We have had to wait two years to see it come into production, but the Husqvarna Vitpilen 701 will finally be available to motorcyclists in March 2018. As an added bonus, the street-going machine stays true to its concept design, which wowed the crowd at last year’s EICMA show. This year in Milan, the Husqvarna Vitpilen 701 is all the talk of EICMA, and while “Best in Show” at EICMA almost exclusively goes to an Italian marque, the real winners are surely coming from Austria, as both the Husqvarna Vitpilen 701 and KTM 790 Duke look like winners. A duality from Mattighofen, KTM and Husqvarna approach motorcycles from two opposite spectrums. KTM lives in the extreme, with an edgy focus on its “Ready to Race” mentality. Conversely, Husqvarna is subtle and sophisticated…maybe even understated.

MotoGP Rules Get Tweaked for 2017

12/09/2016 @ 11:32 am, by David Emmett14 COMMENTS

December is a time for reflection, and for making the necessary changes to the rulebook where incidents during the season have made clear.

Last week, MotoGP’s rule making body, the Grand Prix Commission met to review the 2016 season and make a few necessary adjustments to the MotoGP rulebook. Fortunately, they decided not to do anything quite so drastic as the Superbike Commission did at the same time.

The most eye-catching change is the dropping of intermediate tires in MotoGP. Intermediates had been introduced at the request of the teams and Dorna, to allow riders to go out during sessions when conditions were not suitable for slicks.

However, the experience of 2016 showed that intermediates were rarely used, and when they were, they added little or no value over soft slicks or hard wets.

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Alex De Angelis Stable & Cleared To Fly Home

10/19/2015 @ 10:33 am, by David Emmett1 COMMENT

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More good news on Alex De Angelis’ condition. On Saturday, the Ioda Racing team issued a press release announcing that De Angelis had been cleared to fly home by the doctors at the Dokkyo University Hospital.

After eight days in the Intensive Care Unit of the hospital, doctors are no longer listing him as being in critical condition. With De Angelis no longer critical, he will be able to fly home to San Marino, where he will receive further treatment in the State Hospital in the tiny mountain microstate.

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The Ioda Racing team have posted another update on Alex De Angelis’ condition after his horrific crash at Motegi. Overall, it is good news, though there is still plenty of reason for caution.

De Angelis’ condition is stable, though he still faces several threats to his health. The good news is that the intercranial hematoma has not grown, meaning it will probably be naturally absorbed by the body in the coming days. Doctors continue to monitor that situation.

De Angelis remains immobilized due to the spinal injuries he suffered. The fractured vertebrae mean he is being forced to lie still while they start to heal.

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Alex De Angelis remains in hospital in Japan after his horrific crash during practice at Motegi. He suffered multiple injuries in the accident, including fractured vertebrae, broken ribs and contusions on the lung. He also took a severe blow to the head, rendering him unconscious.

Though CT scans of his brain showed no initial damage, on Sunday, the Italian developed some intercranial bleeding, or bleeding in the brain. De Angelis was kept under sedation, to reduce the pain from his fractures, and to allow the doctors to stabilize his condition.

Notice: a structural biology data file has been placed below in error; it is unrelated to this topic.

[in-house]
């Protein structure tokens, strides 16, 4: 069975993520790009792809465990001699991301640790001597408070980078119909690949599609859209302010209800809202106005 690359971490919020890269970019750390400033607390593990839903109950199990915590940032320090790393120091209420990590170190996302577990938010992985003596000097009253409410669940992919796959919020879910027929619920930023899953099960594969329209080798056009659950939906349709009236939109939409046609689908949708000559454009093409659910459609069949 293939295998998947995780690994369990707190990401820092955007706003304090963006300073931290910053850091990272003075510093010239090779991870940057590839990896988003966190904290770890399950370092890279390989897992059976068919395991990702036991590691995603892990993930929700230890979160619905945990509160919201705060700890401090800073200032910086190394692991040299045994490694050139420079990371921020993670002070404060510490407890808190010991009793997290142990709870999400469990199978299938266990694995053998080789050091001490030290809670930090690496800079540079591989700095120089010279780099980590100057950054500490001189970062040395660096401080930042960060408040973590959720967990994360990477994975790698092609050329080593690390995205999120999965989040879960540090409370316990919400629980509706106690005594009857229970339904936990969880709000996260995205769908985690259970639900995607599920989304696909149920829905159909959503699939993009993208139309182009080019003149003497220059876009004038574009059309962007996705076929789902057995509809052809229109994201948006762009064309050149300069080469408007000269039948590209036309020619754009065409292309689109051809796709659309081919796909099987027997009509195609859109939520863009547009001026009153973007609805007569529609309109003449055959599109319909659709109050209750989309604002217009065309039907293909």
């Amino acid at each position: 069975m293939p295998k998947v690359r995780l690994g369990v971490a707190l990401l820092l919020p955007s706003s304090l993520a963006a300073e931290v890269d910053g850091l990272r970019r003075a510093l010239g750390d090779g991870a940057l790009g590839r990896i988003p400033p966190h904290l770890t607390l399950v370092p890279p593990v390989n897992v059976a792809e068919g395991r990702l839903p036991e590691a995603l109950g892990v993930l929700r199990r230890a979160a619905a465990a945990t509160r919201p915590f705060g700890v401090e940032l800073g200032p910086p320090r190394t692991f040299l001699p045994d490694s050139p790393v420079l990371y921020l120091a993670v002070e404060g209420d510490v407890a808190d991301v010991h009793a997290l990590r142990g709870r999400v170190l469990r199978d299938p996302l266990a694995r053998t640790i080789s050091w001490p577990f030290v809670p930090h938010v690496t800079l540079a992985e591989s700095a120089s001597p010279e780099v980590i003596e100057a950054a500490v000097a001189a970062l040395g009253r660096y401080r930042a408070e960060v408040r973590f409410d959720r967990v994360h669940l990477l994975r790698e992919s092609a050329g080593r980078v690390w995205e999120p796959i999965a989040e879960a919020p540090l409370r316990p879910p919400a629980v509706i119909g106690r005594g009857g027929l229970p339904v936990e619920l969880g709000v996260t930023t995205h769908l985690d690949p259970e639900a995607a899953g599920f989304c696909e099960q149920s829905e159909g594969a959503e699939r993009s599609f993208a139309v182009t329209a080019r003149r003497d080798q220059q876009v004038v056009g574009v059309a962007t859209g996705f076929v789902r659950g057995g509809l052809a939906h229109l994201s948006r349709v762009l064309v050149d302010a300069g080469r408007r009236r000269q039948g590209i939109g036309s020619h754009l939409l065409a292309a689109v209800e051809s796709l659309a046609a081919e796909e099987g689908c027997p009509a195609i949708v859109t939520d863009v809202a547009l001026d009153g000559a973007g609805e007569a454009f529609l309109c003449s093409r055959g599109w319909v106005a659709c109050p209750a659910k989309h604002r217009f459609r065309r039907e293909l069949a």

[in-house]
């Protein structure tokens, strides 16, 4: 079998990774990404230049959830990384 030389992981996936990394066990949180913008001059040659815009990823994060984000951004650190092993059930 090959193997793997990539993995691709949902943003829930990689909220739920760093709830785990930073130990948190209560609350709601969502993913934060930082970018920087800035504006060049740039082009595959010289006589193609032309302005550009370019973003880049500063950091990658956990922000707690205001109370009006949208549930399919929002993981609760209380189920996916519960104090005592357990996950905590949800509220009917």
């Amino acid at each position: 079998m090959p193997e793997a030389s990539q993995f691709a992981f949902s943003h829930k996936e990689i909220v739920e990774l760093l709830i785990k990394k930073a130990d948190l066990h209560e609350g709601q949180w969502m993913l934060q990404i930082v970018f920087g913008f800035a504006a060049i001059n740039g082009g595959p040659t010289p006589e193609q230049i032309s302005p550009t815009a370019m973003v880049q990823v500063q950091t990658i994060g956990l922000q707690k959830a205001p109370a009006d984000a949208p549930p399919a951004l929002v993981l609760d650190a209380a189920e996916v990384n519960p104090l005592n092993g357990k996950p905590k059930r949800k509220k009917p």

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Tomizawa Death Being Investigated

09/06/2010 @ 10:40 pm, by Jensen Beeler21 COMMENTS

Paolo Giovagnoli, the prosecutor of Rimini, has opened a dossier of inquiry into the death of Shoya Tomizawa, the 19 year-old Moto2 rider who lost his life Sunday in a horrific crash during the San Marino GP. The inquest into Tomizawa’s death is investigating unknown persons, who may have contributed to Tomizawa’s injuries when he was hastily taken off the track via stretcher, which was subsequently dropped in the process. Tomizawa’s body will undergo a full autopsy, which could lead to manslaughter charges being drawn up against the track workers, and possibly track authorities as well.

Clinica Mobile and track officials have drawn heavy fire since the incident Sunday. At the center of the controversy was the decision not to red flag the race, and the brisk removal of the riders, bikes, and debris that occurred so the race could continue unhindered. Race officials have stood behind their decision saying that a red flag was not necessary to safely transport Tomizawa and the other riders, and in fact a red flag scenario would have delayed potentially lifesaving medical help to Tomizawa.

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There’s Never a Bunny Around When You Need One

07/20/2010 @ 9:06 am, by Jensen Beeler3 COMMENTS

God bless Randy de Puniet. For whatever reason, the French LCR Honda rider has wormed his way into our hearts here at Asphalt & Rubber. At first it was because de Puniet had a penchant for crashing, perpetually misplacing his shirt, and well…being French. As the leading satellite bike rider in the 2010 season though, Randy de Puniet has found a new consistency with the LCR Honda, and has even given the factory Repsol Honda boys a run for their money on more than one occasion. We have to admit, we’ve been impressed with de Randy 2.0 this season.

de Puniet has also stayed mostly out of the gravel traps for 2010, showing a new maturity. He’s still French, pompous, and generally comes across as a playboy, but we sort of like that in our French men. Afterall, if Parisians were courteous to American tourists, the city would feel a lot like Atlanta: hot, dirty, and full of people who talk funny.

So when Randy de Puniet broke his leg during the German GP, we were crushed to hear that our favorite rider in the paddock would be out until Brno, and miss the Laguna Seca round. Our concerns of course then immediately turned to Randy’s well-being as he was being carted off for examination at Clinica Mobile.

Was he ok? Did his broad shoulders fit through the clinic’s meager doorways? Who would hold his brave hand while Dr. Costa poked and proded him with his medical “science”? We now know those answers. Video after the jump.

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Valentino Rossi has had a horrific crash today during practice at the Italian GP at Mugello. Highsiding in Turn 13, Rossi has sustained a compound fracture to his right shin. He was flown by helicopter from the circuit to Centro Traumatologico Ortopedico in Florence where he underwent surgery on his leg. The surgery was successful in repairing the fractured bone, and Rossi is expected to be in the hospital for the next seven to ten days, and likely not to return to racing for at least six weeks. Video of the crash after the jump.